Six bodies recovered from AirAsia crash – USA TODAY
AirAsia confirmed debris found in the Java Sea came from missing Flight 8501. Bodies were also recovered from the location just six miles from the plane’s last communications with air-traffic control.
SURABAYA, Indonesia — As search teams locate and remove bodies from AirAsia Flight 8501, investigators are trying to determine what caused the jetliner to crash in shallow Indonesian waters with 162 people aboard.
The jet vanished from radar in bad weather Sunday morning. After more than two days of searching, the Indonesian National Search and Rescue Agency confirmed Tuesday that debris and bodies from the aircraft was found in the Karimata Strait, off the coast of Borneo.
Six bodies, three male and three female, have been recovered from the Java Sea Indonesia’s Search and Rescue chief Henry Bambang Soelistyo said, including a woman wearing a flight attendant’s uniform.
Three bodies were retrieved Tuesday, while the others were found after the search resumed Wednesday morning.
Parts of the jet’s interior, including an oxygen tank, were brought to the nearest town, Pangkalan Bun. Also found was a bright blue plastic suitcase, completely unscratched. The jet’s “black boxes,” cockpit voice and flight data recorders that are key to understanding what caused the crash, were not yet recovered.
Rescue workers descended from a hovering helicopter to retrieve bodies from the water, but 6-foot waves and strong winds hindered their efforts, National Search and Rescue Director SB Supriyadi said.
Supriyadi told the Associated Press that from an aircraft, he saw what appeared to be a life jacket and an emergency exit door. More wreckage could be seen beneath the relatively shallow water, 65 to 100 feet deep, Supriyadi said.
The discovery of debris and a body floating in the water was shown live on Indonesia’s TV One, causing some relatives of passengers watching at the crisis center at Surabaya’s Juanda Airport to break down in tears. At least three people were carried out on stretchers.
Indonesian President Joko ‘Jokowi’ Widodo and AirAsia group CEO Tony Fernandes met with family members at the crisis center on Tuesday. The president said his country “will focus on recovery of passengers and crewmembers.” He thanked Australia, Singapore and Malaysia for assisting in the search operations.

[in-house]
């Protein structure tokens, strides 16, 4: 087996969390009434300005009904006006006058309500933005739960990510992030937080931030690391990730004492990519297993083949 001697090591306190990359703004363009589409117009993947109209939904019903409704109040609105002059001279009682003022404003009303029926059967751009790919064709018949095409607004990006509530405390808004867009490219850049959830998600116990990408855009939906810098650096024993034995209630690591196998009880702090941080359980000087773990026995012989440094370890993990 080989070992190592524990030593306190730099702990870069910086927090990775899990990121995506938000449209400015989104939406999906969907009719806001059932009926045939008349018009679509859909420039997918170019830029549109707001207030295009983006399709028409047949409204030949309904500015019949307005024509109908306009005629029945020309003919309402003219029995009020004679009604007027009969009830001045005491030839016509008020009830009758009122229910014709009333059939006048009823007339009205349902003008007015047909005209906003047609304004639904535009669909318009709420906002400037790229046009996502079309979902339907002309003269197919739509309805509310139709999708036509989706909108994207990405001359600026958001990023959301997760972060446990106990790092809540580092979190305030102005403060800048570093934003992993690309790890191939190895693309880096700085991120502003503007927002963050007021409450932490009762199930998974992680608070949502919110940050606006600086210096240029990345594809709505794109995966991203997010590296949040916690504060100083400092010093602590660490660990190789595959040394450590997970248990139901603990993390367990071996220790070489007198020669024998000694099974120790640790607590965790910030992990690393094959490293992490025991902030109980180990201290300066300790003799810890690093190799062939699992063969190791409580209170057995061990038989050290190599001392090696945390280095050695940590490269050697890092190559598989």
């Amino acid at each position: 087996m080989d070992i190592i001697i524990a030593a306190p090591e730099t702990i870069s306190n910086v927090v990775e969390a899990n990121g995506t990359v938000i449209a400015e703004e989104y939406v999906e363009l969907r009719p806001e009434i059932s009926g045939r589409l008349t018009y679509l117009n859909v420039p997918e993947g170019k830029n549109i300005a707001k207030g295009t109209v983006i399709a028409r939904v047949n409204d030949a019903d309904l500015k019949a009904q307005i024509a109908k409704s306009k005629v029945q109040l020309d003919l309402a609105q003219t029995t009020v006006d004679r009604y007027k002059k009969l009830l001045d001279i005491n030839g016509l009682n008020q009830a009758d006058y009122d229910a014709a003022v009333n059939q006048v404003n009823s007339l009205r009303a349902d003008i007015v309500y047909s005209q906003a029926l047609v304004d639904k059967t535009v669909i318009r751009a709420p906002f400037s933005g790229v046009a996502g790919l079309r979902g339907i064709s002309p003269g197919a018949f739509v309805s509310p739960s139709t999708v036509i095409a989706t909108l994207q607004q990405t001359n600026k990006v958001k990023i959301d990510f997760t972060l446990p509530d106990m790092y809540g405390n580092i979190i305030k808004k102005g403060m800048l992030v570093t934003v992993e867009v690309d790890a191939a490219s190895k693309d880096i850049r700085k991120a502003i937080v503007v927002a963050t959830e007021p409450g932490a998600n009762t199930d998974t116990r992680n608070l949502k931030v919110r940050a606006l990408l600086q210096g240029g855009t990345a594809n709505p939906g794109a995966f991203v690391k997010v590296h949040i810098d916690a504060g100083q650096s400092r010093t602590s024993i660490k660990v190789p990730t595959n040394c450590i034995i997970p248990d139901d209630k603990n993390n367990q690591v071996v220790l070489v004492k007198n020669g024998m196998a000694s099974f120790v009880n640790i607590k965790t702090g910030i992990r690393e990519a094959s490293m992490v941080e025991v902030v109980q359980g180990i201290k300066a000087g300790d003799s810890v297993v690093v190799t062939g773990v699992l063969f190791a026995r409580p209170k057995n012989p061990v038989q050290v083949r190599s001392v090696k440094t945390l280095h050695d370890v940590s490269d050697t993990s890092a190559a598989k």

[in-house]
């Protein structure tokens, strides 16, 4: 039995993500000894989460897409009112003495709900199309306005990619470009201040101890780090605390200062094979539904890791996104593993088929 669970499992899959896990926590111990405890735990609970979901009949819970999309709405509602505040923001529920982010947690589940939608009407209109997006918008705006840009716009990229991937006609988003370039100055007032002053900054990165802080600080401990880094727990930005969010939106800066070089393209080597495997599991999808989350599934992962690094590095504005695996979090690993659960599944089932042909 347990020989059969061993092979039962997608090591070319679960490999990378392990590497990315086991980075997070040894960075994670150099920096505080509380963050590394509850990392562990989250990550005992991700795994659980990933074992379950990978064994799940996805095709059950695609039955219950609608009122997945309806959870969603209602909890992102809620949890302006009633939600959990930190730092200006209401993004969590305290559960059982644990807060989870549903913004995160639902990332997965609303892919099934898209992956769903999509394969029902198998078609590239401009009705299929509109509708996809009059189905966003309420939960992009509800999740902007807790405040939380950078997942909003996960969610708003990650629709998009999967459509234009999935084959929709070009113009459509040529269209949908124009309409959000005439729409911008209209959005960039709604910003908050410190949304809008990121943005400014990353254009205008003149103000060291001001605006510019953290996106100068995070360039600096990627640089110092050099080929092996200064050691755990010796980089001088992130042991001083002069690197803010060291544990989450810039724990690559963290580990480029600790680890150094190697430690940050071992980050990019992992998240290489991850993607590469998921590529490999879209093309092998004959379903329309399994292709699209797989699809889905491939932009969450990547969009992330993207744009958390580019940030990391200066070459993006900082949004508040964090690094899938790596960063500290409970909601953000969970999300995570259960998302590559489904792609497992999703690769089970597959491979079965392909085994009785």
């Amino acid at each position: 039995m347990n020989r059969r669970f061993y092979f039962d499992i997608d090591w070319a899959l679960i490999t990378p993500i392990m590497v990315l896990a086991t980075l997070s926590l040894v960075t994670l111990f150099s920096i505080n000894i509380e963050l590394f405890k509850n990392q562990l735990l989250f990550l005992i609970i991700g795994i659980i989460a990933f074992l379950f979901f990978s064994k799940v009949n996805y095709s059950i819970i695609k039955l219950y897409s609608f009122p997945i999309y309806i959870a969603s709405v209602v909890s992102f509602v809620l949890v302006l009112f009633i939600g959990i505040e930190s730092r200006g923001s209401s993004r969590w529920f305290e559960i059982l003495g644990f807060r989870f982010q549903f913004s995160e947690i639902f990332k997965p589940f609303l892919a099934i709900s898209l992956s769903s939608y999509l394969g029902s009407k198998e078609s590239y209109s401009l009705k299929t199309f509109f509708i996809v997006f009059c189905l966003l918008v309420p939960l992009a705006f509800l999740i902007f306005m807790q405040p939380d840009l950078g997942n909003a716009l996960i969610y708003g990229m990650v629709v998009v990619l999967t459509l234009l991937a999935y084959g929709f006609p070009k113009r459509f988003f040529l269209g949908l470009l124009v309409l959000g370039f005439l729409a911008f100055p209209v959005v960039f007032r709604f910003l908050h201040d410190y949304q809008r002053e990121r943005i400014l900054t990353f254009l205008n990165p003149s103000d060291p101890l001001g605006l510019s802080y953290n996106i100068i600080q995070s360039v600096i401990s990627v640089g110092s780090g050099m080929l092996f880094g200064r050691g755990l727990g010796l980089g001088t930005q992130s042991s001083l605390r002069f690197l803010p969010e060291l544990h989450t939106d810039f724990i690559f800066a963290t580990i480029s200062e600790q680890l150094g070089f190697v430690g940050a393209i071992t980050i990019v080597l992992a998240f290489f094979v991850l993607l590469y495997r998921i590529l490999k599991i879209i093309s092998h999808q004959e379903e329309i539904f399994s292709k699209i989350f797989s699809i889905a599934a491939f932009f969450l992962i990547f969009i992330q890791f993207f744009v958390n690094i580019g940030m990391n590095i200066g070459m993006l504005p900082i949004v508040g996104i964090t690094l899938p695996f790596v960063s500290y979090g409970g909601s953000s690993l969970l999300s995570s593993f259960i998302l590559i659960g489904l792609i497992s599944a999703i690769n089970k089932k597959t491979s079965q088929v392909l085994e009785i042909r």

The United States sent the USS Sampson destroyer, and is ready to deploy another ship if needed, to join at least 30 ships, 15 aircraft and seven helicopters in the search for the jet.
“This is a very difficult moment for all of us at AirAsia as we await further developments of the search and rescue operations,” AirAsia’s Fernandes said. “Our first priority now is the well-being of the family members of those on board.”
Searchers aboard an Indonesian military aircraft saw white, red and black objects about 105 miles south of Pangkalan Bun, on the south coast of Borneo. AirAsia planes are red and white.
Marselinus Saputra, whose cousin Ruth Natalia Puspitasari, her boyfriend and her boyfriend’s parents were on Flight 8501, said he was “devastated” when he saw reports of the first body found in the water.
He was holding onto a tiny hope there might be survivors, but now that has faded. “I just hope they can recover the bodies tomorrow so this is over and we can start to go on,” he said.
The Airbus A320, which took off from Surabaya for Singapore, lost contact with air-traffic control Sunday morning. Pilots had asked permission to climb to avoid storm clouds, but six other aircraft were in the vicinity, so controllers denied the request. Minutes later, the jet vanished from radar screens without declaring an emergency.
Airbus, based in France, issued a statement Tuesday offering its sympathies to anyone affected by the loss of the plane. “With safety as its prime concern, Airbus reaffirms its full commitment to provide all necessary technical assistance to the investigation authorities in order to establish the cause of this tragic accident,” Airbus said.
Mystery still surrounds Malaysia Airlines Flight 370, which disappeared March 8 en route from Kuala Lumpur to Beijing with 239 people aboard. On July 17, another Malaysia Airlines jetliner was shot down over rebel-controlled eastern Ukraine while flying from Amsterdam to Kuala Lumpur, killing all 298 on board.
Desmond Ross, an Australia-based aviation security expert, said it was too early to know what caused the AirAsia crash, but he cautioned that Asia’s rapid growth in air travel is raising safety concerns.
“It’s one of the fastest growth areas in the world,” he said. “They can’t keep up with the demand for pilots.”
Fernandes said that pending the investigation results, his company had no intention of slowing down its growth. “We’ll continue our business as normal,” he said. “Operations are as normal, sales numbers have remained strong. People remain confident in AirAsia and we will continue as planned.”
Onyanga-Omara reported from London. Contributing: The Associated Press